Visualizing Statues in the Late Antique Roman Forum, a new HyperCities project, has just been released. Funded by a grant from the National Endowment for the Humanities, the project explores the purpose and use of statues of Roman emperors in the fourth and fifth centuries CE. These statues were located at precise spots in the urban landscape, and depended greatly on the surrounding terrain for effect; they illustrated continuities across the generations of rulers, and processions through the area implicitly brought absent rulers into the company of their predecessors, preserving memories of the political and military roles played by emperors.
The late antique statues of the emperors from the Roman Forum have disappeared over the millennia; this project returns each statue to its original context, within a large model of the Roman Forum. The project includes a map of all the statues and a database of all the inscriptions upon each statue; it also uses HyperCities’ guided tours to take the user through the statues from different perspectives, including a set of views that illustrates the significance of emperor Honorius’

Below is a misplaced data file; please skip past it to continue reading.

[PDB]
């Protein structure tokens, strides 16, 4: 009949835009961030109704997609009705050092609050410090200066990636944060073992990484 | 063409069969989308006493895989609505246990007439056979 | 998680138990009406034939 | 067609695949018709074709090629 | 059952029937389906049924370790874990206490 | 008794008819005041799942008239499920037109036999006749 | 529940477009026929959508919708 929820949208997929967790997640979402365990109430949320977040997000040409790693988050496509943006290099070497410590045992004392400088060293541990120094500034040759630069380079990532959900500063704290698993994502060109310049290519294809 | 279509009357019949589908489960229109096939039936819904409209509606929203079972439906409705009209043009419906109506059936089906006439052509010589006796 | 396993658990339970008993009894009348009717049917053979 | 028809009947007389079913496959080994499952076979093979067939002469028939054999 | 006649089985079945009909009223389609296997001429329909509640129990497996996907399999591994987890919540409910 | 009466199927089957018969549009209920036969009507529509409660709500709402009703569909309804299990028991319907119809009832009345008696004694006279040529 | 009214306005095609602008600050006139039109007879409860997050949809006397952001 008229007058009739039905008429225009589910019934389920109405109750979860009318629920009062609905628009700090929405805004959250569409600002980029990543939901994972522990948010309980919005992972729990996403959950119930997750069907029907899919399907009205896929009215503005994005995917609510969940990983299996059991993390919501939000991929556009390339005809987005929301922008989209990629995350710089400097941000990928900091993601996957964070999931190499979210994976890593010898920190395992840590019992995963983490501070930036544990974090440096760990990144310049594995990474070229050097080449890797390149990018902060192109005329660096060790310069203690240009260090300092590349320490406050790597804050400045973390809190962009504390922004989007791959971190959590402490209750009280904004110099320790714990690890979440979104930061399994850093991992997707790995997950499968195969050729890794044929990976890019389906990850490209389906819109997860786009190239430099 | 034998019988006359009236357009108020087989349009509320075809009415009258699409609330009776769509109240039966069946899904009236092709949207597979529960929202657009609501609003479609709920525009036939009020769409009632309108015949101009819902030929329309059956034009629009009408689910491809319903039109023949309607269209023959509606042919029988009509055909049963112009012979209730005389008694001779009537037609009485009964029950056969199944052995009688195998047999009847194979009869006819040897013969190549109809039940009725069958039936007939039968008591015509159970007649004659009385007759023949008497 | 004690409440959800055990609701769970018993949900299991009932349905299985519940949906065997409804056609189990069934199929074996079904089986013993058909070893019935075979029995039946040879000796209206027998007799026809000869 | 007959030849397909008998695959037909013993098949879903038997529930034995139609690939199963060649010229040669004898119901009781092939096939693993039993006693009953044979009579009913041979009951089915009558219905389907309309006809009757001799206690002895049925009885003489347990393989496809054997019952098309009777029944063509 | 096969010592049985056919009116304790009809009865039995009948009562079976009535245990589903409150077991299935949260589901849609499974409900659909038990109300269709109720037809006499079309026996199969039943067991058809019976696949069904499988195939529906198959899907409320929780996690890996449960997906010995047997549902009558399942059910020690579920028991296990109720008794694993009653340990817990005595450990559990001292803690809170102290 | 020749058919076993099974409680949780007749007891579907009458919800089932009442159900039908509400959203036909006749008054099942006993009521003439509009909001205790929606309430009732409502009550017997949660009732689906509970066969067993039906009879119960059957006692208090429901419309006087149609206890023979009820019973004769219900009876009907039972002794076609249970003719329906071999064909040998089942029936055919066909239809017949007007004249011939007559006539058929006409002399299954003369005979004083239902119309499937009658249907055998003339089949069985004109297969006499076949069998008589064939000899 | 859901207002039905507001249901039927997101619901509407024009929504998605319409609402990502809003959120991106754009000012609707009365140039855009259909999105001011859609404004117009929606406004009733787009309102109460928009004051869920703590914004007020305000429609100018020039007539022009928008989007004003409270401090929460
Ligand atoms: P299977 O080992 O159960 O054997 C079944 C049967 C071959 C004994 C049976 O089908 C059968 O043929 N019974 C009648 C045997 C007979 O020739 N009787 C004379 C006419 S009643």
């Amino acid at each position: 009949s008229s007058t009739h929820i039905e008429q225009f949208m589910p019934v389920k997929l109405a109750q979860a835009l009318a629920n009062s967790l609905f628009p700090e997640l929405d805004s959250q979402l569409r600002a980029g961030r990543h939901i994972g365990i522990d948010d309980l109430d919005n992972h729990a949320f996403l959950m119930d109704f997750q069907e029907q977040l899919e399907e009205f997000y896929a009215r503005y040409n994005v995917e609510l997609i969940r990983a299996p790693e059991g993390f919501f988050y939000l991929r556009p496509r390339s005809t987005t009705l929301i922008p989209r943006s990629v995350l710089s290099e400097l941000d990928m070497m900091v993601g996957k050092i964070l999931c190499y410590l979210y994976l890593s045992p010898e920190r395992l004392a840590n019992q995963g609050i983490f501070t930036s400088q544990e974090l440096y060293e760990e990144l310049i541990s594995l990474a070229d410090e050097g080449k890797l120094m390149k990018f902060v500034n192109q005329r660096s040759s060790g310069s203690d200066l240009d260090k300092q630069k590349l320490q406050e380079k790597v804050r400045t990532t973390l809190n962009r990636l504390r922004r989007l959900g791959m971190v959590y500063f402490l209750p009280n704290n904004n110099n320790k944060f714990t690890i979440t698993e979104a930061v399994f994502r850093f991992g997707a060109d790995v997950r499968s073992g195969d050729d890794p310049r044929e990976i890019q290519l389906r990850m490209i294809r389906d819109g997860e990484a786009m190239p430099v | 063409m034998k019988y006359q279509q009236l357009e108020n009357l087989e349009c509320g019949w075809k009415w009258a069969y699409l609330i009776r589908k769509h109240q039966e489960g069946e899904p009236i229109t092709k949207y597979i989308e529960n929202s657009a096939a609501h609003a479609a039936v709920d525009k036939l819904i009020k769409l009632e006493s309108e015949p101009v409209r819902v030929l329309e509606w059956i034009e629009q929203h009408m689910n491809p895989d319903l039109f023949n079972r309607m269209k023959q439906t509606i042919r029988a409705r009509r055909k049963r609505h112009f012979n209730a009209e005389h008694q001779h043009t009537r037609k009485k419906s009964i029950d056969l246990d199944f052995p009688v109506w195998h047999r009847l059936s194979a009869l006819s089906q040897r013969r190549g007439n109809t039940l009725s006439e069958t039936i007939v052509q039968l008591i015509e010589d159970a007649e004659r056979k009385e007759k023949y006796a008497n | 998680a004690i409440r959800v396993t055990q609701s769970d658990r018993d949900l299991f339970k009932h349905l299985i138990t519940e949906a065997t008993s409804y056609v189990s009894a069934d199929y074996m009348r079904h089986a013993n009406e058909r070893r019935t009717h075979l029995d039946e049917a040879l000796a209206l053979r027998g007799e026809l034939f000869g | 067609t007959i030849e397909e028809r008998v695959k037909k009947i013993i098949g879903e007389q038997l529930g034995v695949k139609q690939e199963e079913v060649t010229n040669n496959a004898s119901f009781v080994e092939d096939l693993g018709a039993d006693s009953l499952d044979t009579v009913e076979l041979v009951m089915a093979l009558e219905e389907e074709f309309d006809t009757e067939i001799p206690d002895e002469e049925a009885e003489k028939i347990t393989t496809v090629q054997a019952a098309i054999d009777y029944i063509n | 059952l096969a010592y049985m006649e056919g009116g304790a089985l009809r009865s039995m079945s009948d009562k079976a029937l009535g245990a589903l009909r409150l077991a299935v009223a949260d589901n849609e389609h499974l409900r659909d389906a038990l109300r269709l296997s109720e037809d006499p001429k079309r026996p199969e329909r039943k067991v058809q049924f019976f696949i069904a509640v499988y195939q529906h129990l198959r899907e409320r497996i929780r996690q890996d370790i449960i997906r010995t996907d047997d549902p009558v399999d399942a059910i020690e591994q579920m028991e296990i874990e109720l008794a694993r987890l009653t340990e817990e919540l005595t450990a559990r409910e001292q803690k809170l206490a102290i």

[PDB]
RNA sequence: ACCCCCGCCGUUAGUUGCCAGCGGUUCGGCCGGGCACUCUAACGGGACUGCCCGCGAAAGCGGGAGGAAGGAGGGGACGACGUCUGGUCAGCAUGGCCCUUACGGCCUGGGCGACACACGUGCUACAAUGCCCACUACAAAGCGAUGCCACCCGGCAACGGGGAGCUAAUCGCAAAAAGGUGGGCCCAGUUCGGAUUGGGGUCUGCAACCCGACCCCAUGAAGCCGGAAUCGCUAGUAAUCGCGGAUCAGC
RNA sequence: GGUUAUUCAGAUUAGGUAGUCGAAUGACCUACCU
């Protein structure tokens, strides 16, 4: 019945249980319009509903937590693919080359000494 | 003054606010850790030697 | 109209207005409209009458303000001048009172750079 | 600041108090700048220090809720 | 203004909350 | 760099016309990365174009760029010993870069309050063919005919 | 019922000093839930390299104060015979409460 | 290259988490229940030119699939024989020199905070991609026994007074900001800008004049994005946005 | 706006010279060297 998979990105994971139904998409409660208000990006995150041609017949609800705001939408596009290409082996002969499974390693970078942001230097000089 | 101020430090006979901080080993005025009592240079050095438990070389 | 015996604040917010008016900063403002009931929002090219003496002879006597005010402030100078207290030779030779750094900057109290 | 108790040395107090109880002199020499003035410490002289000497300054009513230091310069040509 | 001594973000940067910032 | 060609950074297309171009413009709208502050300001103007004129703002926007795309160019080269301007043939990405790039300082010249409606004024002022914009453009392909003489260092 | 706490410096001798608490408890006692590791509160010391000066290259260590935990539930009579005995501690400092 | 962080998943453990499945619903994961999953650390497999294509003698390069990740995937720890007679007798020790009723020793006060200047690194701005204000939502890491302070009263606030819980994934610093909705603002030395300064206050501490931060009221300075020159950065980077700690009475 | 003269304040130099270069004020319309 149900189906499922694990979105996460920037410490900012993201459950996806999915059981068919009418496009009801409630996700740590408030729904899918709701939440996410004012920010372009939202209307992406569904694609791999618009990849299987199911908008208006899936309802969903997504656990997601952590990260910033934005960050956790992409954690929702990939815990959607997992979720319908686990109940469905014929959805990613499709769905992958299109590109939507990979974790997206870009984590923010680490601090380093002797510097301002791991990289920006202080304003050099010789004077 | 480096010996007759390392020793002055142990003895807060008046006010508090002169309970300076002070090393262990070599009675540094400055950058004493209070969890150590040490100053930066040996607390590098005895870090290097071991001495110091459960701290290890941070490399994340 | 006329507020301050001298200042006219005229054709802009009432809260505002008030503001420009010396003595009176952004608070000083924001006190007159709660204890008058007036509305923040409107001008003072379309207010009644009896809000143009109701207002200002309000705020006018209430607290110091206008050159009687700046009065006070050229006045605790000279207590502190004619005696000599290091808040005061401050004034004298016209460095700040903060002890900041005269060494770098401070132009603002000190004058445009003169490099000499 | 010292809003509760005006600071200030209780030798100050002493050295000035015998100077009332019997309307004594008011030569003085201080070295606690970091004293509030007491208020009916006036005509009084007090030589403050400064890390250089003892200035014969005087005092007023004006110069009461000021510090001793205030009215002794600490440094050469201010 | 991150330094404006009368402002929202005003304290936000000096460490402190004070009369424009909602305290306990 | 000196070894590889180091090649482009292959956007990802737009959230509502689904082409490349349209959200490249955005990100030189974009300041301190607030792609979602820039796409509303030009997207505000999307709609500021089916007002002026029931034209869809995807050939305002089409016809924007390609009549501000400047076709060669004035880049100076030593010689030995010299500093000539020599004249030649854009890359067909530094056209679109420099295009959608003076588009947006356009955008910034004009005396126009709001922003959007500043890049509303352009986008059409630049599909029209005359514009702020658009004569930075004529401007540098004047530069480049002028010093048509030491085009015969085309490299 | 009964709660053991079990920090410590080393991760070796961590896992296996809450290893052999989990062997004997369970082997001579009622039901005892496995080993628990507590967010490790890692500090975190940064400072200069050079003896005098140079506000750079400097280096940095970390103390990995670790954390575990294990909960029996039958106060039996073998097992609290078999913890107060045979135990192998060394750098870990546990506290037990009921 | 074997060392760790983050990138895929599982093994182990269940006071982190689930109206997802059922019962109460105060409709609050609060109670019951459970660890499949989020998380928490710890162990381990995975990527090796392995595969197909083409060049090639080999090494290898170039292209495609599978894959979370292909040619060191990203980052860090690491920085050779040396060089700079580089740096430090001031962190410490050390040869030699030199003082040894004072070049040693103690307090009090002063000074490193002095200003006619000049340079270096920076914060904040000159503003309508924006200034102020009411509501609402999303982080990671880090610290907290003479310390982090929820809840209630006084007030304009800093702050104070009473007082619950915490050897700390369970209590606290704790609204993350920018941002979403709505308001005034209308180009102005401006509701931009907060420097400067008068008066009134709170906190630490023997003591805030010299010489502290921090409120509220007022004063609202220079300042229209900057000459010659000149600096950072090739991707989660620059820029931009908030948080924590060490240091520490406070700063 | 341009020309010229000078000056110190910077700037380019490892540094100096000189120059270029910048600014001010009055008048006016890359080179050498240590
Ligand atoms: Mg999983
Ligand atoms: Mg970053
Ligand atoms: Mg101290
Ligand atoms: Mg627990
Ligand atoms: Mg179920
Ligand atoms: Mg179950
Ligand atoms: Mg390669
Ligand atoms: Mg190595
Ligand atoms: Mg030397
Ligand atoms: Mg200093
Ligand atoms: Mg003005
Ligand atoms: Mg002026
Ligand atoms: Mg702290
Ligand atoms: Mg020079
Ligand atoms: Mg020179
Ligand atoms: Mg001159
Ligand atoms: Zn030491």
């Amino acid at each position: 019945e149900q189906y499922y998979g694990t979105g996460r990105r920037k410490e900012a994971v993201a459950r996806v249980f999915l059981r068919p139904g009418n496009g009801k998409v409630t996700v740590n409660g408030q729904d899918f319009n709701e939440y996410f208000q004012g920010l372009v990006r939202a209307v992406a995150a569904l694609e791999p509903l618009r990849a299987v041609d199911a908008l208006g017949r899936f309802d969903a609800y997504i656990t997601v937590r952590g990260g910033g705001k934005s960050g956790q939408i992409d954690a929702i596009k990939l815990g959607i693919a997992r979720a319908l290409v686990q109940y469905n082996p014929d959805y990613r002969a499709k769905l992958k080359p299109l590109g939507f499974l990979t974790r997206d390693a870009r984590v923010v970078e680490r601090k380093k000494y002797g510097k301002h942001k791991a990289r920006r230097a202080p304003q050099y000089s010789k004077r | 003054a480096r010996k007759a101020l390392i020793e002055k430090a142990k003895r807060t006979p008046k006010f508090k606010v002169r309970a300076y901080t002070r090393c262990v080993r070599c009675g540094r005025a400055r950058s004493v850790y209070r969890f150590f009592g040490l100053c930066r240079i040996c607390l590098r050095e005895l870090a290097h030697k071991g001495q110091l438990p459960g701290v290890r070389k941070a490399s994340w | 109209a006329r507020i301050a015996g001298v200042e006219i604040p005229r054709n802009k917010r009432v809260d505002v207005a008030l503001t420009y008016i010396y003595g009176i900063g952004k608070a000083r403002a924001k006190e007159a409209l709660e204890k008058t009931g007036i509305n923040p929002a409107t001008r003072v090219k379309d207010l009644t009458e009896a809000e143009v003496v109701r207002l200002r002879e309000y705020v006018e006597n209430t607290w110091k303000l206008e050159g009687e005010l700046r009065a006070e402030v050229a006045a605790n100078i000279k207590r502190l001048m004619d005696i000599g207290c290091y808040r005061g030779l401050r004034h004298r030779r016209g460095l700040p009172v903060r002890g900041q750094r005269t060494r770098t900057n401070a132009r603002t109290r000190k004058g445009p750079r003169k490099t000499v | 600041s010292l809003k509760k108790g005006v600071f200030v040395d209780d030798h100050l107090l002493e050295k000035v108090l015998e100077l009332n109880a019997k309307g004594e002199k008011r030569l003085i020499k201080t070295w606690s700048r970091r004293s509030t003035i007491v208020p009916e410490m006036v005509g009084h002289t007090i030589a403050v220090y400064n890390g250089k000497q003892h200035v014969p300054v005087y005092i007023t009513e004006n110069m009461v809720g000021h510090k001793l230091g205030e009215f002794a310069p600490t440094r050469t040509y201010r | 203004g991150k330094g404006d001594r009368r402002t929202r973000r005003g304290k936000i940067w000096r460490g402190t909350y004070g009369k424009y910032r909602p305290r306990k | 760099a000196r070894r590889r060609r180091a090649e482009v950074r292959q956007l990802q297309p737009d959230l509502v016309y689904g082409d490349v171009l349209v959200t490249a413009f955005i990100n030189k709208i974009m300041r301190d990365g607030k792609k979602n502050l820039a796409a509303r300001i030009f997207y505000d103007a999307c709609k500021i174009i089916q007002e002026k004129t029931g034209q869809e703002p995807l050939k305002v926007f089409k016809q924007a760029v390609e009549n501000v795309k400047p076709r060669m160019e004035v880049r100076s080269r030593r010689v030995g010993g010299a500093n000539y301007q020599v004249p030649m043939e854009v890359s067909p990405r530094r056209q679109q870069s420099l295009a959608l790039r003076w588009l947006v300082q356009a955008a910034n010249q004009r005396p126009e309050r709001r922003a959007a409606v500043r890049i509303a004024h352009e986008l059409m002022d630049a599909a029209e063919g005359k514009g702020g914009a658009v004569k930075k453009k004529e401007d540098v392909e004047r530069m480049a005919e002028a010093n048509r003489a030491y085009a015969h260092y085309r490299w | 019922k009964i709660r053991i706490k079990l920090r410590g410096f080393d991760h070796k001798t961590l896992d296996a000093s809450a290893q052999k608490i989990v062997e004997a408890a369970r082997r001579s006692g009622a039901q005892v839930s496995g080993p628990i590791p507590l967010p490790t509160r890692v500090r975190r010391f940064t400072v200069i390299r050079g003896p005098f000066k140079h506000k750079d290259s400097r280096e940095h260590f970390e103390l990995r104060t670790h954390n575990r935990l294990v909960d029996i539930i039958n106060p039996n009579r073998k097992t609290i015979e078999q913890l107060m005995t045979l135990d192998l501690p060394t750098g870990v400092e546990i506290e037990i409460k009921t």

procession at ground level.
Visualizing Statues in the Late Antique Roman Forum is the result of collaborative efforts among faculty members, and builds on other research done at UCLA. It uses the “Digital Roman Forum“, a model of the forum developed by the UCLA Experiential Technologies Center, which was completed in 2005. The Digital Roman Forum project led to an NEH-supported Summer Institute at UCLA entitled “Models of Ancient Rome,” taught by Professor Diane Favro together with Sander Goldberg and Chris Johanson. One outcome of the seminar was a series of discussions about ways to continue the research on the Roman Forum by focusing on the experiential issues raised by statues and the ritual use of public space during late antiquity. Through the Fellowships at Digital Humanities Centers program, the NEH funded Gregor Kalas’s year-long research at UCLA’s Experiential Technologies
Center to pursue this research in collaboration with Favro and Johanson.
To view the project, please visit http://inscriptions.etc.ucla.edu/.